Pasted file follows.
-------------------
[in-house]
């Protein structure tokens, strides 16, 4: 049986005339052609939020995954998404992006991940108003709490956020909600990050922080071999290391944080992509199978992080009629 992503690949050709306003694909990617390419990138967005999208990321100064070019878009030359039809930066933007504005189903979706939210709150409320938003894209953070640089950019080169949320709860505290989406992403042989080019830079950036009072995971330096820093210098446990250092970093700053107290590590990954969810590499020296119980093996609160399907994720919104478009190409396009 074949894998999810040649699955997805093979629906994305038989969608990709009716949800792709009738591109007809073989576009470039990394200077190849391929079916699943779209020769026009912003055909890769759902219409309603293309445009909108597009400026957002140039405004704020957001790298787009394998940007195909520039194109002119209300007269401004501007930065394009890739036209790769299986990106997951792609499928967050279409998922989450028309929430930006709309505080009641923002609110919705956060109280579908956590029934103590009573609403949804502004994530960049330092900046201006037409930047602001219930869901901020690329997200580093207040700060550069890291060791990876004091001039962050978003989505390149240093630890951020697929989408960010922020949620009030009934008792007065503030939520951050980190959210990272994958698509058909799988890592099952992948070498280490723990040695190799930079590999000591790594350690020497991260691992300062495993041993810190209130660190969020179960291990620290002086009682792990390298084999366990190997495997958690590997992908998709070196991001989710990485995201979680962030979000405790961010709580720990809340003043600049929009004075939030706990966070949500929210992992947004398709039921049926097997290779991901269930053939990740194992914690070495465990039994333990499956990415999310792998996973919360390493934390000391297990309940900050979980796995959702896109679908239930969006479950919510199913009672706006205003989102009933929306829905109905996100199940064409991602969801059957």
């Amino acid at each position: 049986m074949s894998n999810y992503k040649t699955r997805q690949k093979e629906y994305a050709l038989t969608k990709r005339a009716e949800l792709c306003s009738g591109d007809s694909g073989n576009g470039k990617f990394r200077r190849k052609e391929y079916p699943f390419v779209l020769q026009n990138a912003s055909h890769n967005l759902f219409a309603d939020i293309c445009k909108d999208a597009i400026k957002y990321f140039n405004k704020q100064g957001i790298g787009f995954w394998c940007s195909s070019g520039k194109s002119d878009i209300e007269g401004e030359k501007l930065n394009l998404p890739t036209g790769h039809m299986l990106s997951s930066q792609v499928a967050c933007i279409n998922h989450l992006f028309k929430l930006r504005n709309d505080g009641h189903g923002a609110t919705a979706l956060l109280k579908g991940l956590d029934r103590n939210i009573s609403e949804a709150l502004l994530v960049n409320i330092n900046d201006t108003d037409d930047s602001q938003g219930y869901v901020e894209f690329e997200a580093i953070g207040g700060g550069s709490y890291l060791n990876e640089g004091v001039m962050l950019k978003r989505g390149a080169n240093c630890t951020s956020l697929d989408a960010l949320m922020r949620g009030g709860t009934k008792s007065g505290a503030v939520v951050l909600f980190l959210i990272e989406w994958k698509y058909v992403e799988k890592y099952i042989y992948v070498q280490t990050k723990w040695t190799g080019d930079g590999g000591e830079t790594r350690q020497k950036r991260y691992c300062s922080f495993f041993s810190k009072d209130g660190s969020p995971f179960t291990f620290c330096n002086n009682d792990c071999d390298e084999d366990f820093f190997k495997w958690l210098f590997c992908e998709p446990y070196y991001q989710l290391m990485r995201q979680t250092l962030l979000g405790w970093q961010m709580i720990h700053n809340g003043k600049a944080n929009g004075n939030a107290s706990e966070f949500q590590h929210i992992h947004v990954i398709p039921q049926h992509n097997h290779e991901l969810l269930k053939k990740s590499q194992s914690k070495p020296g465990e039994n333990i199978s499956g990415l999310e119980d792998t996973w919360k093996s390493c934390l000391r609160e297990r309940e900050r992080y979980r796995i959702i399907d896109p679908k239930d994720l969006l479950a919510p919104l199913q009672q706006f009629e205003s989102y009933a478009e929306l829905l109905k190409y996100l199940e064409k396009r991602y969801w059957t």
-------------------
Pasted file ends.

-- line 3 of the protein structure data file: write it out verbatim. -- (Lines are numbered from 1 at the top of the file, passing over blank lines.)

């Amino acid at each position: 049986m074949s894998n999810y992503k040649t699955r997805q690949k093979e629906y994305a050709l038989t969608k990709r005339a009716e949800l792709c306003s009738g591109d007809s694909g073989n576009g470039k990617f990394r200077r190849k052609e391929y079916p699943f390419v779209l020769q026009n990138a912003s055909h890769n967005l759902f219409a309603d939020i293309c445009k909108d999208a597009i400026k957002y990321f140039n405004k704020q100064g957001i790298g787009f995954w394998c940007s195909s070019g520039k194109s002119d878009i209300e007269g401004e030359k501007l930065n394009l998404p890739t036209g790769h039809m299986l990106s997951s930066q792609v499928a967050c933007i279409n998922h989450l992006f028309k929430l930006r504005n709309d505080g009641h189903g923002a609110t919705a979706l956060l109280k579908g991940l956590d029934r103590n939210i009573s609403e949804a709150l502004l994530v960049n409320i330092n900046d201006t108003d037409d930047s602001q938003g219930y869901v901020e894209f690329e997200a580093i953070g207040g700060g550069s709490y890291l060791n990876e640089g004091v001039m962050l950019k978003r989505g390149a080169n240093c630890t951020s956020l697929d989408a960010l949320m922020r949620g009030g709860t009934k008792s007065g505290a503030v939520v951050l909600f980190l959210i990272e989406w994958k698509y058909v992403e799988k890592y099952i042989y992948v070498q280490t990050k723990w040695t190799g080019d930079g590999g000591e830079t790594r350690q020497k950036r991260y691992c300062s922080f495993f041993s810190k009072d209130g660190s969020p995971f179960t291990f620290c330096n002086n009682d792990c071999d390298e084999d366990f820093f190997k495997w958690l210098f590997c992908e998709p446990y070196y991001q989710l290391m990485r995201q979680t250092l962030l979000g405790w970093q961010m709580i720990h700053n809340g003043k600049a944080n929009g004075n939030a107290s706990e966070f949500q590590h929210i992992h947004v990954i398709p039921q049926h992509n097997h290779e991901l969810l269930k053939k990740s590499q194992s914690k070495p020296g465990e039994n333990i199978s499956g990415l999310e119980d792998t996973w919360k093996s390493c934390l000391r609160e297990r309940e900050r992080y979980r796995i959702i399907d896109p679908k239930d994720l969006l479950a919510p919104l199913q009672q706006f009629e205003s989102y009933a478009e929306l829905l109905k190409y996100l199940e064409k396009r991602y969801w059957t």